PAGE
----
Lydia’s name, being the name of the province from which she came, indicates low origins. Generally, people named for places were slaves, or had been born to slaves. On the other hand, she appears to be at least somewhat prosperous — a person who knew how to make fake purple, and had an industrious nature, could make a living. We also know she had a decent-sized house and a household.
The composition of her household is not specified. No husband is mentioned; likely she was a widow with children, or even a single woman with employees or slaves, since she appears to be in charge of her household. A married woman would have needed her husband’s consent to invite men to stay at her house.
There seem to have been a fair number of people who were “worshippers of God” or “God fearers”.
Paul Converts Lydia and Her Household
These were Gentiles (“Greeks”) who worshipped the God of the Hebrews. Actually becoming a Jew by conversion was difficult and sometimes inconvenient; Philippi did not even have a synagogue. But Judaism was an ancient religion even in 50 A.D. and the only enduring, well-established monotheistic religion. So many people who were called to worship God were, like Lydia, non-Jewish worshippers of the Jewish God. Another famous one was Cornelius, whom Peter baptized in Caesarea. (Acts 10) In fact, Job was called a “righteous gentile”.
This is the first reason Lydia was both remarkable and important. Her calling to worship the one true God was remarkable under the circumstances. She lived in a place where Jews residents were quite rare. She would have been exposed to Jewish merchants, but the contact would be brief. A Jew would not have taken a meal or entered the house of a Gentile woman. Her chance to receive meaningful instruction would have been minimal.
So Paul and Silas struck pay dirt when they met her. She was thirsting for God and ready to give her life to Him. For her to meet important disciples who could teach her and baptize her, telling her the good news about Christ, would have been a momentous occasion. And, by this time, the Council of Jerusalem had decreed that Gentiles could be full members of the new religion. She no longer had to live as an outsider to her chosen religion.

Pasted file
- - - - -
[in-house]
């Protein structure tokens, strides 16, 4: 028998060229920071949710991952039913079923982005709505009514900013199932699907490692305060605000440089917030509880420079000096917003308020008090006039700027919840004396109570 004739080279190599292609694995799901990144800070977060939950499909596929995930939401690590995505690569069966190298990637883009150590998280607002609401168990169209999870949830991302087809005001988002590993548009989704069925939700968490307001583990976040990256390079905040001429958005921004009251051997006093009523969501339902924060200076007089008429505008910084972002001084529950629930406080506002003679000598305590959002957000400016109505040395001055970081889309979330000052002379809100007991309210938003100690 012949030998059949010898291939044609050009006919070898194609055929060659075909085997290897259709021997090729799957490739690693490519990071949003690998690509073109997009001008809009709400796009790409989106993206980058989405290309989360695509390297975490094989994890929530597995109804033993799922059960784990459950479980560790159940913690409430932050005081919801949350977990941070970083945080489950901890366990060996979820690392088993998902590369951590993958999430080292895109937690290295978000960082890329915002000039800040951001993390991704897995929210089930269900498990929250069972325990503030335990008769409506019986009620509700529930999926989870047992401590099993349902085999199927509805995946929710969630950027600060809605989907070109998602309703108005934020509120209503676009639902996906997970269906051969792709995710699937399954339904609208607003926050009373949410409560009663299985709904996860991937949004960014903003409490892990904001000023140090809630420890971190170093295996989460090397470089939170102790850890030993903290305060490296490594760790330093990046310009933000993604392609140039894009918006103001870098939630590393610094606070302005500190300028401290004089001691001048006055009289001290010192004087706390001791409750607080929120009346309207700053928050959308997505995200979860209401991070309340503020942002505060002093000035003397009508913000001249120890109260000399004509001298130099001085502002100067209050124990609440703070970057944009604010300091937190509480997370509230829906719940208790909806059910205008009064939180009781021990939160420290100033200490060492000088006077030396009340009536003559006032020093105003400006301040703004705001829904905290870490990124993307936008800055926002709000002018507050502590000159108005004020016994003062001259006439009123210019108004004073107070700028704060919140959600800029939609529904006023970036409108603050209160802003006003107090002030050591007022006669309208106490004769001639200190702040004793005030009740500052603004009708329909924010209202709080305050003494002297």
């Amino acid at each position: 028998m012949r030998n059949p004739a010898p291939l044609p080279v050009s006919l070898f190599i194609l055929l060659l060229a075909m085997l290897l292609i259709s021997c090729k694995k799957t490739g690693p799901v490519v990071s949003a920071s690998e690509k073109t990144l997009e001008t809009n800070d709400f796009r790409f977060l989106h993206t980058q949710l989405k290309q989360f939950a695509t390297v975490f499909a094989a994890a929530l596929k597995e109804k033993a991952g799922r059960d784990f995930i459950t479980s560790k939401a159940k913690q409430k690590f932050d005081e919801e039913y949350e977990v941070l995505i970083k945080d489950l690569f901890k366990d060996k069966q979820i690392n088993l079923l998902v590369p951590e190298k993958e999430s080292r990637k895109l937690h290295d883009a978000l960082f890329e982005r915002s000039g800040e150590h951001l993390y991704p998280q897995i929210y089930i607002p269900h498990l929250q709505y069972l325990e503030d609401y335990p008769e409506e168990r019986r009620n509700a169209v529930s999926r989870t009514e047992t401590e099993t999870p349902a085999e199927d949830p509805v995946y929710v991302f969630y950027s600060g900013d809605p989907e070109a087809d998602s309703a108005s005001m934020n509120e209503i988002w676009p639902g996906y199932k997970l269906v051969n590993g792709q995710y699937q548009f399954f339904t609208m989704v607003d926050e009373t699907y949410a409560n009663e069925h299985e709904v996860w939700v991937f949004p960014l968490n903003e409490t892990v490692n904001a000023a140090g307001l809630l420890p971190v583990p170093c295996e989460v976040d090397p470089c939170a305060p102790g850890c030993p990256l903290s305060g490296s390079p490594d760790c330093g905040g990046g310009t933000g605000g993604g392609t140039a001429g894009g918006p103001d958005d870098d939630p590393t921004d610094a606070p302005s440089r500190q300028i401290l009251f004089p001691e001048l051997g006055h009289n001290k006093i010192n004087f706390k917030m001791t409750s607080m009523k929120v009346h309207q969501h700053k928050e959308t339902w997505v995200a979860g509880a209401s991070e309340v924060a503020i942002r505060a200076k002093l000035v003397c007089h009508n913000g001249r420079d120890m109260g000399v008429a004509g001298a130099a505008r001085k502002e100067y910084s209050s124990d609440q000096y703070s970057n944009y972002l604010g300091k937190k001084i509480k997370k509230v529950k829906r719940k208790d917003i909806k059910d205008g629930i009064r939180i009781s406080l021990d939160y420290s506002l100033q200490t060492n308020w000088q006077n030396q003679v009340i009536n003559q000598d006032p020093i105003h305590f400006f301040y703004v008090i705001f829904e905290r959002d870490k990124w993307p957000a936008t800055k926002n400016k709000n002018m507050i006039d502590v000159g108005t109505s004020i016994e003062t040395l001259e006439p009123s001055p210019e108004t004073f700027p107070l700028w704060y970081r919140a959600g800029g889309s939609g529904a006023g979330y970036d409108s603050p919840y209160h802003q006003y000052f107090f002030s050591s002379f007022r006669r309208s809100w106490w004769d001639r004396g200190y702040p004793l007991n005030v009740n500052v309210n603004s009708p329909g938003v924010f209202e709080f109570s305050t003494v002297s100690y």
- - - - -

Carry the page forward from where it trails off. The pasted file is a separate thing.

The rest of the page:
Thus, Lydia became the anchor of one of the great churches of the Apostolic Age. Paul would later applaud the importance of this church: “you Philippians yourselves know that in the beginning of the gospel, when I left Macedonia, no church entered into partnership with me in giving and receiving, except you only.” (Philippians 4:15)
Certainly, she was included as one who had been “sharing in the gospel from the first day”. (Philippians 1:3)
Philippi was hostile to Paul and Silas; they were publicly beaten and thrown into prison soon after their arrival. (Acts 16) Yet Lydia took them into her house; she fed and housed them, both when they first arrived and later, after they had been told to leave town. She had her entire household baptized, and her house became the meeting place and place of worship for the converts in Philippi. Public preaching and worship were inconvenient and dangerous; the availability of a house to potential converts is certainly one of the reasons the church at Philippi prospered, while the churches in other Macedonian towns struggled.
Lydia, in short, was instrumental in making the great church in Philippi. The importance of this church, as the seed church for all of Greece and Macedonia, was enormous. She was truly one of the great Christian pioneers.